On the other side of the line stand six Mississippi State students in hardhats, safety glasses and earplugs. Their faces, grimy from a week of living in a village with no power or running water, show as much excitement as those in the crowd. After two years of planning, these students can finally see their Engineers Without Borders project in action.
The students were welcomed to this Simwatachela village with a thank-you meal of more food than a typical local family consumes in a day. Sitting in low wooden chairs under a tree, they were served bowls of nshima, a type of finely ground, white corn grits; rape, a leafy vegetable cooked with tomatoes; and slow-roasted goat.
Many in the group are disturbed that they saw the goat walking around prior to it being served, but Heather Cumming, our chiefdom host, explains that the dish is a delicacy and a luxury the villagers don’t often get to enjoy. Livestock is the livelihood of people in Simwatachela and sharing one of the herd with our group is their way of showing appreciation.
The Mississippi State group is in Siamabwe--one of more than 320 villages in the chiefdom--to work on the first of four sustainable, hand-pumped wells to be installed in different villages during a two-week stay in Zambia. After many setbacks at the beginning of the journey, the students are eager to get to work.
They make their way through waist-high, brown stalks to the drill rig that is set up beside a stand of trees. By Mississippi standards, this scrubby timber wouldn’t warrant a second look but here in southern Zambia it could indicate the presence of ground water, even in the six-month dry season.
It covers our clothes, our equipment and our lungs. Each puff of dry, ground rock seems to drain excitement from the atmosphere. The crowd starts to disperse as it becomes clear there’s no need to keep drilling at this site.
The students look tired and worried as they make their way back through the field, with the community’s hospitality and generosity weighing heavily on their minds. The people of this village killed and cooked a goat to thank us. We will give them clean drinking water.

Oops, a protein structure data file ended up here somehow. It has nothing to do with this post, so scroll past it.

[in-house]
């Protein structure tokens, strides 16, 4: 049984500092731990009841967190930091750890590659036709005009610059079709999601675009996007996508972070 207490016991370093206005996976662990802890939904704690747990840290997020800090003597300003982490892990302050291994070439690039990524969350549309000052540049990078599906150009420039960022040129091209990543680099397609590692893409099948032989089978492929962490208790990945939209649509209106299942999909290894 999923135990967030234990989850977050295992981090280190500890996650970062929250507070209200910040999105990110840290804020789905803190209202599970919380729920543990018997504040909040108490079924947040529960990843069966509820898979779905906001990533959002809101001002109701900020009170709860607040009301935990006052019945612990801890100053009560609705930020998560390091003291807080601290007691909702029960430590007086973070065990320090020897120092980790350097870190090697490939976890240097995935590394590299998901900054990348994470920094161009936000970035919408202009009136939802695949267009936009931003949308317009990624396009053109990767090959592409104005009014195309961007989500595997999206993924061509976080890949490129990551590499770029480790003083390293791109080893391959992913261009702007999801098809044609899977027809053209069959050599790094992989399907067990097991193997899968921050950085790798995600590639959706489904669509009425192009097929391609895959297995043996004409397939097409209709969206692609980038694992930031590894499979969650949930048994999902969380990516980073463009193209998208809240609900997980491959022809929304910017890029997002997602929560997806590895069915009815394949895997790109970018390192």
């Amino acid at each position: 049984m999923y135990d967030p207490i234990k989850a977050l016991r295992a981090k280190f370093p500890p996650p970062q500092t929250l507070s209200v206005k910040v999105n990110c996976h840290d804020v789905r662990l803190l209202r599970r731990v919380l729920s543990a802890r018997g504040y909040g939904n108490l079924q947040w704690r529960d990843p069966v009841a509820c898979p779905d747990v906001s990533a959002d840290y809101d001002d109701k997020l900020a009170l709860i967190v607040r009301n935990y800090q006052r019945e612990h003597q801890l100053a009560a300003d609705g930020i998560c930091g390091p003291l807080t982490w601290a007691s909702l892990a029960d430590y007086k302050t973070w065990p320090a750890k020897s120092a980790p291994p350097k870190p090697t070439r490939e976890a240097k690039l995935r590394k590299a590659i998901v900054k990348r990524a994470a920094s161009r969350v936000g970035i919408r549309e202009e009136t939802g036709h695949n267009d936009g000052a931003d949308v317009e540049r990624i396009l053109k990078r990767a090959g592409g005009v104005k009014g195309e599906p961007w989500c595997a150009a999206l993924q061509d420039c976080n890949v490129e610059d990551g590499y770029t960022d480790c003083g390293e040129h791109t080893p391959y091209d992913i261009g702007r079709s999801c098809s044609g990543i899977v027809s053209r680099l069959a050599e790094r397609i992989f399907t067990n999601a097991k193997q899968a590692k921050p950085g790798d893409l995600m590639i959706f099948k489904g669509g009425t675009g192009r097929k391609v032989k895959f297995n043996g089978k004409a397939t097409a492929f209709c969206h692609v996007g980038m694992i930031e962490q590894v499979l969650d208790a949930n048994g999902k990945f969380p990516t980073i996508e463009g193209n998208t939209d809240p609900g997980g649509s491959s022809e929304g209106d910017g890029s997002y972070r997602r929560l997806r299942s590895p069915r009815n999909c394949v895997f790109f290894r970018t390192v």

The day’s disappointment is hardest for Laura Wilson. A junior in civil engineering and president of Engineers Without Borders, she was part of last summer’s small assessment team that first saw what passes for drinking water in many of the villages in the chiefdom—small, stagnant pools of milky-colored, algae-covered water. Shared, hand-dug pits used for drinking, bathing and watering livestock. The ones that don’t disappear during the dry season turn to mud pits with lines of women and young girls waiting to scoop the acrid sludge into bowls and buckets, desperate for any kind of moisture to get them through the day.
Wilson stood by a year ago when Leonard, head of the household in the Siamabwe Village, signed a contract that would allow the team to return and install a borehole. This type of hand-pumped well could provide potable water to thousands of people from miles around.
“When we came to assess the sites the villagers were so gracious,” the Diamondhead native recalled. “We were thanked a million times even though we hadn’t done anything for them yet. It was so touching, and for a year I’ve been looking forward to coming back and building these wells for them.”